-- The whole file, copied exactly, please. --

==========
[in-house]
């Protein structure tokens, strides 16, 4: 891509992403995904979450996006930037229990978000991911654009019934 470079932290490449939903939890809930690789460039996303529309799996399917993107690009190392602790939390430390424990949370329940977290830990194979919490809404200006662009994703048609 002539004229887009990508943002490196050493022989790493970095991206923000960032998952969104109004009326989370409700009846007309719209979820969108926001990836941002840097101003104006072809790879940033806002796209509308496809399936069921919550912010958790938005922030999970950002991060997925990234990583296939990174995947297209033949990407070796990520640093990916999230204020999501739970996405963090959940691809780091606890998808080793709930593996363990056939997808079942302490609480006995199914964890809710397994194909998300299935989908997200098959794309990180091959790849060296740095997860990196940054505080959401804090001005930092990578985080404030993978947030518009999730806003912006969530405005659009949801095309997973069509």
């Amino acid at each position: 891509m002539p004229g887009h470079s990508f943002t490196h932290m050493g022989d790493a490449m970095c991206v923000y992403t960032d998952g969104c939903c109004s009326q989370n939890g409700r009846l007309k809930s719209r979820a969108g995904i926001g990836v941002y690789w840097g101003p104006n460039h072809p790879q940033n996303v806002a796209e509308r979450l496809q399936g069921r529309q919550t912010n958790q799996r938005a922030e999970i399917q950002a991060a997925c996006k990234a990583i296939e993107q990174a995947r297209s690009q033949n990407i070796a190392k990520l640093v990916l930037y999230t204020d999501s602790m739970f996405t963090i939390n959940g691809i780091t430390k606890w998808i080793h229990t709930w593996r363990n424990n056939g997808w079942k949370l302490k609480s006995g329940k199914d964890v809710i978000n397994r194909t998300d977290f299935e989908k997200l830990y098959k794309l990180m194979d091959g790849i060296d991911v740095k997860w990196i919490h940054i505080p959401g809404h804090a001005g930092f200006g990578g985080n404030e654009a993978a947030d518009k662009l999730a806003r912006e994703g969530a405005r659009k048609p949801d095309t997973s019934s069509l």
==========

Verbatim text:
[in-house]
């Protein structure tokens, strides 16, 4: 891509992403995904979450996006930037229990978000991911654009019934 470079932290490449939903939890809930690789460039996303529309799996399917993107690009190392602790939390430390424990949370329940977290830990194979919490809404200006662009994703048609 002539004229887009990508943002490196050493022989790493970095991206923000960032998952969104109004009326989370409700009846007309719209979820969108926001990836941002840097101003104006072809790879940033806002796209509308496809399936069921919550912010958790938005922030999970950002991060997925990234990583296939990174995947297209033949990407070796990520640093990916999230204020999501739970996405963090959940691809780091606890998808080793709930593996363990056939997808079942302490609480006995199914964890809710397994194909998300299935989908997200098959794309990180091959790849060296740095997860990196940054505080959401804090001005930092990578985080404030993978947030518009999730806003912006969530405005659009949801095309997973069509």
């Amino acid at each position: 891509m002539p004229g887009h470079s990508f943002t490196h932290m050493g022989d790493a490449m970095c991206v923000y992403t960032d998952g969104c939903c109004s009326q989370n939890g409700r009846l007309k809930s719209r979820a969108g995904i926001g990836v941002y690789w840097g101003p104006n460039h072809p790879q940033n996303v806002a796209e509308r979450l496809q399936g069921r529309q919550t912010n958790q799996r938005a922030e999970i399917q950002a991060a997925c996006k990234a990583i296939e993107q990174a995947r297209s690009q033949n990407i070796a190392k990520l640093v990916l930037y999230t204020d999501s602790m739970f996405t963090i939390n959940g691809i780091t430390k606890w998808i080793h229990t709930w593996r363990n424990n056939g997808w079942k949370l302490k609480s006995g329940k199914d964890v809710i978000n397994r194909t998300d977290f299935e989908k997200l830990y098959k794309l990180m194979d091959g790849i060296d991911v740095k997860w990196i919490h940054i505080p959401g809404h804090a001005g930092f200006g990578g985080n404030e654009a993978a947030d518009k662009l999730a806003r912006e994703g969530a405005r659009k048609p949801d095309t997973s019934s069509l």